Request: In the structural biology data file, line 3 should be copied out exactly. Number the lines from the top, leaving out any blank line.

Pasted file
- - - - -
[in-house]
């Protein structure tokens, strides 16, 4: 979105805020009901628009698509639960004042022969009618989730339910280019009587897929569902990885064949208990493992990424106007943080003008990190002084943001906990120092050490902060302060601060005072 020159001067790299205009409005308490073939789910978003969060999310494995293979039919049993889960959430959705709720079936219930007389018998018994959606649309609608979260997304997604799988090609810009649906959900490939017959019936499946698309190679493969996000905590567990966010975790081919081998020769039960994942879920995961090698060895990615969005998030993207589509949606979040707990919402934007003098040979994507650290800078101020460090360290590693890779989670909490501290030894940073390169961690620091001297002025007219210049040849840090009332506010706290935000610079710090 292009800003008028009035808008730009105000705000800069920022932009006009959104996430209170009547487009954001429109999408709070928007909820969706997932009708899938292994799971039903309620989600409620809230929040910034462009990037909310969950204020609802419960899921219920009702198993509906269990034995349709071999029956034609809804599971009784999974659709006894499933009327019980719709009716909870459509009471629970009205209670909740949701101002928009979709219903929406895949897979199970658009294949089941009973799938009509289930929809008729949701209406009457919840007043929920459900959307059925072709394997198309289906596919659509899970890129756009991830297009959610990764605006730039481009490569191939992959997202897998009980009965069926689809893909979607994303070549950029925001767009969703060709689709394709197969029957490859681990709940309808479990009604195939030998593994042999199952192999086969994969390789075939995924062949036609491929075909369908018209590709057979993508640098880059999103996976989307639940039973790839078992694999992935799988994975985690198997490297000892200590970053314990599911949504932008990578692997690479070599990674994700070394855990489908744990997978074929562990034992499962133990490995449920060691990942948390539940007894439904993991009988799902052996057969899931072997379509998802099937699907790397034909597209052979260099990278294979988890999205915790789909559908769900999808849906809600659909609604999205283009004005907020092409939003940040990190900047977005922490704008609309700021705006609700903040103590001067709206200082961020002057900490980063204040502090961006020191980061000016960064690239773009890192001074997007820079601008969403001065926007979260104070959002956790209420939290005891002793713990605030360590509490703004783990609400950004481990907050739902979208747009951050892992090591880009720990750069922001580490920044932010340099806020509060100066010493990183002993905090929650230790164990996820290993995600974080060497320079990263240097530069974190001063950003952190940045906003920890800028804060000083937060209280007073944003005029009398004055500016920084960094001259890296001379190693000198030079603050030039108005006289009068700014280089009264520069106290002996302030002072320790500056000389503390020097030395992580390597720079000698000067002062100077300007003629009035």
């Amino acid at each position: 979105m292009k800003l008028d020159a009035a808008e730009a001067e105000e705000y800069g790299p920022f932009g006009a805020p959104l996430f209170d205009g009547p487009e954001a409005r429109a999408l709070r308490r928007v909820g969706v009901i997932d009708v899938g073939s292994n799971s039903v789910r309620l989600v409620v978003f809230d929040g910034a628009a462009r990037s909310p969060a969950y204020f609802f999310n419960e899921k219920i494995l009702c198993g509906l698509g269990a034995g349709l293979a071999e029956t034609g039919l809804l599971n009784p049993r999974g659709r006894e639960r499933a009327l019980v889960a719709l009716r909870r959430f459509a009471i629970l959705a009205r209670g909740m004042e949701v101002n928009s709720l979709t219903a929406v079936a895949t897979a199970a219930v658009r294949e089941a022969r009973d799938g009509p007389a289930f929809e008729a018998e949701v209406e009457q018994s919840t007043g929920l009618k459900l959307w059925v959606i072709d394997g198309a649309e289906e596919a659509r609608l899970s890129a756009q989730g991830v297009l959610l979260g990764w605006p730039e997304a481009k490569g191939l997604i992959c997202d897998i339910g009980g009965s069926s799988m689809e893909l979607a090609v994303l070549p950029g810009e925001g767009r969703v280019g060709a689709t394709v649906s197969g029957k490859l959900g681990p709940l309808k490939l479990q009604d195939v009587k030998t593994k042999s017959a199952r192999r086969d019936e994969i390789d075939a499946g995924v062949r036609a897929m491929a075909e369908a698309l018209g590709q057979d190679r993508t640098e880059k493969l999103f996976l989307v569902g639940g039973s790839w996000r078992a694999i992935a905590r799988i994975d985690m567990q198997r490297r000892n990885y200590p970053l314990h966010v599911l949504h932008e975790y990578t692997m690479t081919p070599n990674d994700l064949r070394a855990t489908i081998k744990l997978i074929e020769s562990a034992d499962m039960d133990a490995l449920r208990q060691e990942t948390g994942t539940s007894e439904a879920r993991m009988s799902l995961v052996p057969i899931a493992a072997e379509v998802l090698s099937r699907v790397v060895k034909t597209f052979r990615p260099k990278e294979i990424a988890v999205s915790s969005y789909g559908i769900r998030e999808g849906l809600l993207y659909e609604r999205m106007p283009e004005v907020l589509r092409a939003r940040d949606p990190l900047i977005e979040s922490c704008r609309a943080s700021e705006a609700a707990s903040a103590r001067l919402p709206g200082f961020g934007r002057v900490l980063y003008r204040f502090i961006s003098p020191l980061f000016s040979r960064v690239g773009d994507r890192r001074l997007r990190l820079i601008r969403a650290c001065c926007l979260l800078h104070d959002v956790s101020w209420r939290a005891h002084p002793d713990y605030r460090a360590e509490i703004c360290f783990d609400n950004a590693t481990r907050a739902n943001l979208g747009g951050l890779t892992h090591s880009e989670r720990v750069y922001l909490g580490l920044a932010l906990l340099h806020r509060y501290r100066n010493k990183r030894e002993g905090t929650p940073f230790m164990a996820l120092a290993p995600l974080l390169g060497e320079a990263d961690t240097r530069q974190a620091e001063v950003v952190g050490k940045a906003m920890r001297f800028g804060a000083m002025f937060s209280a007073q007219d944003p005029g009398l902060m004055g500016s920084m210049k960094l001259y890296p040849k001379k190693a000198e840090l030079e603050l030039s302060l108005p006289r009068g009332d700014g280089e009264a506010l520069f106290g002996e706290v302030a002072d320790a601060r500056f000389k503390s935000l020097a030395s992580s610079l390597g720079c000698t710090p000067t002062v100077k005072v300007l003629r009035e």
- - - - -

């Amino acid at each position: 979105m292009k800003l008028d020159a009035a808008e730009a001067e105000e705000y800069g790299p920022f932009g006009a805020p959104l996430f209170d205009g009547p487009e954001a409005r429109a999408l709070r308490r928007v909820g969706v009901i997932d009708v899938g073939s292994n799971s039903v789910r309620l989600v409620v978003f809230d929040g910034a628009a462009r990037s909310p969060a969950y204020f609802f999310n419960e899921k219920i494995l009702c198993g509906l698509g269990a034995g349709l293979a071999e029956t034609g039919l809804l599971n009784p049993r999974g659709r006894e639960r499933a009327l019980v889960a719709l009716r909870r959430f459509a009471i629970l959705a009205r209670g909740m004042e949701v101002n928009s709720l979709t219903a929406v079936a895949t897979a199970a219930v658009r294949e089941a022969r009973d799938g009509p007389a289930f929809e008729a018998e949701v209406e009457q018994s919840t007043g929920l009618k459900l959307w059925v959606i072709d394997g198309a649309e289906e596919a659509r609608l899970s890129a756009q989730g991830v297009l959610l979260g990764w605006p730039e997304a481009k490569g191939l997604i992959c997202d897998i339910g009980g009965s069926s799988m689809e893909l979607a090609v994303l070549p950029g810009e925001g767009r969703v280019g060709a689709t394709v649906s197969g029957k490859l959900g681990p709940l309808k490939l479990q009604d195939v009587k030998t593994k042999s017959a199952r192999r086969d019936e994969i390789d075939a499946g995924v062949r036609a897929m491929a075909e369908a698309l018209g590709q057979d190679r993508t640098e880059k493969l999103f996976l989307v569902g639940g039973s790839w996000r078992a694999i992935a905590r799988i994975d985690m567990q198997r490297r000892n990885y200590p970053l314990h966010v599911l949504h932008e975790y990578t692997m690479t081919p070599n990674d994700l064949r070394a855990t489908i081998k744990l997978i074929e020769s562990a034992d499962m039960d133990a490995l449920r208990q060691e990942t948390g994942t539940s007894e439904a879920r993991m009988s799902l995961v052996p057969i899931a493992a072997e379509v998802l090698s099937r699907v790397v060895k034909t597209f052979r990615p260099k990278e294979i990424a988890v999205s915790s969005y789909g559908i769900r998030e999808g849906l809600l993207y659909e609604r999205m106007p283009e004005v907020l589509r092409a939003r940040d949606p990190l900047i977005e979040s922490c704008r609309a943080s700021e705006a609700a707990s903040a103590r001067l919402p709206g200082f961020g934007r002057v900490l980063y003008r204040f502090i961006s003098p020191l980061f000016s040979r960064v690239g773009d994507r890192r001074l997007r990190l820079i601008r969403a650290c001065c926007l979260l800078h104070d959002v956790s101020w209420r939290a005891h002084p002793d713990y605030r460090a360590e509490i703004c360290f783990d609400n950004a590693t481990r907050a739902n943001l979208g747009g951050l890779t892992h090591s880009e989670r720990v750069y922001l909490g580490l920044a932010l906990l340099h806020r509060y501290r100066n010493k990183r030894e002993g905090t929650p940073f230790m164990a996820l120092a290993p995600l974080l390169g060497e320079a990263d961690t240097r530069q974190a620091e001063v950003v952190g050490k940045a906003m920890r001297f800028g804060a000083m002025f937060s209280a007073q007219d944003p005029g009398l902060m004055g500016s920084m210049k960094l001259y890296p040849k001379k190693a000198e840090l030079e603050l030039s302060l108005p006289r009068g009332d700014g280089e009264a506010l520069f106290g002996e706290v302030a002072d320790a601060r500056f000389k503390s935000l020097a030395s992580s610079l390597g720079c000698t710090p000067t002062v100077k005072v300007l003629r009035e």